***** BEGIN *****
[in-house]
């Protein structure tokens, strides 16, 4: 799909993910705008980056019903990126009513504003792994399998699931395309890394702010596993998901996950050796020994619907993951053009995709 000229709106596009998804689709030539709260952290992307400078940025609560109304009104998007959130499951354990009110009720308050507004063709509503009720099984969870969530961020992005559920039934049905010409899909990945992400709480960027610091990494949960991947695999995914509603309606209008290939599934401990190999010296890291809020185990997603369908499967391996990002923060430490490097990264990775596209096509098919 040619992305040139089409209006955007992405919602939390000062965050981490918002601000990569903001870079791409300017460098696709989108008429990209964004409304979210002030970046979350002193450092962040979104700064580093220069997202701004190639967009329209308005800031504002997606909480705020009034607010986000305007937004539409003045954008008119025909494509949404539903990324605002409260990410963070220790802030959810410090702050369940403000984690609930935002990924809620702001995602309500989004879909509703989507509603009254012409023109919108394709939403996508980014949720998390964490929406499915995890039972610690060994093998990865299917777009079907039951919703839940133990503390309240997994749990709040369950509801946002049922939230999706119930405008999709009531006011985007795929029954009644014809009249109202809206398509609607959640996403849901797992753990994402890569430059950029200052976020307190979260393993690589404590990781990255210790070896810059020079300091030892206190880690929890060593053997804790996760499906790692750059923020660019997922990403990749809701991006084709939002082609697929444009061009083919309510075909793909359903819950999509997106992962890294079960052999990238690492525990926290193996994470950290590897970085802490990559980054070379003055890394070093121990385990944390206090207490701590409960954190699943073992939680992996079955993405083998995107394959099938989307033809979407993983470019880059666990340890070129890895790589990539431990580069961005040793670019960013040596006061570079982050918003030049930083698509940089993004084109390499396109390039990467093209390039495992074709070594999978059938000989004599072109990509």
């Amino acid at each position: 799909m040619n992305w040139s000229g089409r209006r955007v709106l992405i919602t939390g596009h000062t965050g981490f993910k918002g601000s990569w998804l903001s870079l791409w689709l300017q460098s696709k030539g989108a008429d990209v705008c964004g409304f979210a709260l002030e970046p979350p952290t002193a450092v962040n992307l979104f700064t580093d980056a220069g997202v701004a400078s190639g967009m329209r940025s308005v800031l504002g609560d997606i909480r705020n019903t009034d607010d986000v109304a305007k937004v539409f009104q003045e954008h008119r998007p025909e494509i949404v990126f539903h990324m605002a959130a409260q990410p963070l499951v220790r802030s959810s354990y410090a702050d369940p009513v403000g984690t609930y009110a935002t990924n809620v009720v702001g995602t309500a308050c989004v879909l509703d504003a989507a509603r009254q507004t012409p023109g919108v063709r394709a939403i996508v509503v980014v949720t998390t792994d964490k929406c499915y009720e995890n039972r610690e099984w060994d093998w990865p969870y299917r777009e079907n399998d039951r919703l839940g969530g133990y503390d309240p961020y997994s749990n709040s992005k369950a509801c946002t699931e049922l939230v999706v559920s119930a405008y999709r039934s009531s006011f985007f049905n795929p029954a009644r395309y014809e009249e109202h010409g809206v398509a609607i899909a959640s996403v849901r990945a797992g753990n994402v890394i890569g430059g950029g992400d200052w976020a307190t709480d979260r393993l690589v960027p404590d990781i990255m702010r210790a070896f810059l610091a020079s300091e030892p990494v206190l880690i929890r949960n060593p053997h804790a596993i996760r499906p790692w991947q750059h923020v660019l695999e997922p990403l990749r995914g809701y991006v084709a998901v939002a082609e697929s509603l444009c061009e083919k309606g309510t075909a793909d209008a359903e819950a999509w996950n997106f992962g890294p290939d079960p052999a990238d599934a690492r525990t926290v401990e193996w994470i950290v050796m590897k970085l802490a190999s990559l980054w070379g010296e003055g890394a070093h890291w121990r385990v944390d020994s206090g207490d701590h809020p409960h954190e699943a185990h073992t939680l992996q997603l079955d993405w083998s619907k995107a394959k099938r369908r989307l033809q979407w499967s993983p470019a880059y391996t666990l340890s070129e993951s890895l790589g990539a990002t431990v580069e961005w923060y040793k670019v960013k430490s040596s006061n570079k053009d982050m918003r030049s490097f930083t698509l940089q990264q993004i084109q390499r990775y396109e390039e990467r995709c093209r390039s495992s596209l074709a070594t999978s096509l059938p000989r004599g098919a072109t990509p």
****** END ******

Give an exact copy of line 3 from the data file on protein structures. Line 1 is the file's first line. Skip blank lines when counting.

């Amino acid at each position: 799909m040619n992305w040139s000229g089409r209006r955007v709106l992405i919602t939390g596009h000062t965050g981490f993910k918002g601000s990569w998804l903001s870079l791409w689709l300017q460098s696709k030539g989108a008429d990209v705008c964004g409304f979210a709260l002030e970046p979350p952290t002193a450092v962040n992307l979104f700064t580093d980056a220069g997202v701004a400078s190639g967009m329209r940025s308005v800031l504002g609560d997606i909480r705020n019903t009034d607010d986000v109304a305007k937004v539409f009104q003045e954008h008119r998007p025909e494509i949404v990126f539903h990324m605002a959130a409260q990410p963070l499951v220790r802030s959810s354990y410090a702050d369940p009513v403000g984690t609930y009110a935002t990924n809620v009720v702001g995602t309500a308050c989004v879909l509703d504003a989507a509603r009254q507004t012409p023109g919108v063709r394709a939403i996508v509503v980014v949720t998390t792994d964490k929406c499915y009720e995890n039972r610690e099984w060994d093998w990865p969870y299917r777009e079907n399998d039951r919703l839940g969530g133990y503390d309240p961020y997994s749990n709040s992005k369950a509801c946002t699931e049922l939230v999706v559920s119930a405008y999709r039934s009531s006011f985007f049905n795929p029954a009644r395309y014809e009249e109202h010409g809206v398509a609607i899909a959640s996403v849901r990945a797992g753990n994402v890394i890569g430059g950029g992400d200052w976020a307190t709480d979260r393993l690589v960027p404590d990781i990255m702010r210790a070896f810059l610091a020079s300091e030892p990494v206190l880690i929890r949960n060593p053997h804790a596993i996760r499906p790692w991947q750059h923020v660019l695999e997922p990403l990749r995914g809701y991006v084709a998901v939002a082609e697929s509603l444009c061009e083919k309606g309510t075909a793909d209008a359903e819950a999509w996950n997106f992962g890294p290939d079960p052999a990238d599934a690492r525990t926290v401990e193996w994470i950290v050796m590897k970085l802490a190999s990559l980054w070379g010296e003055g890394a070093h890291w121990r385990v944390d020994s206090g207490d701590h809020p409960h954190e699943a185990h073992t939680l992996q997603l079955d993405w083998s619907k995107a394959k099938r369908r989307l033809q979407w499967s993983p470019a880059y391996t666990l340890s070129e993951s890895l790589g990539a990002t431990v580069e961005w923060y040793k670019v960013k430490s040596s006061n570079k053009d982050m918003r030049s490097f930083t698509l940089q990264q993004i084109q390499r990775y396109e390039e990467r995709c093209r390039s495992s596209l074709a070594t999978s096509l059938p000989r004599g098919a072109t990509p």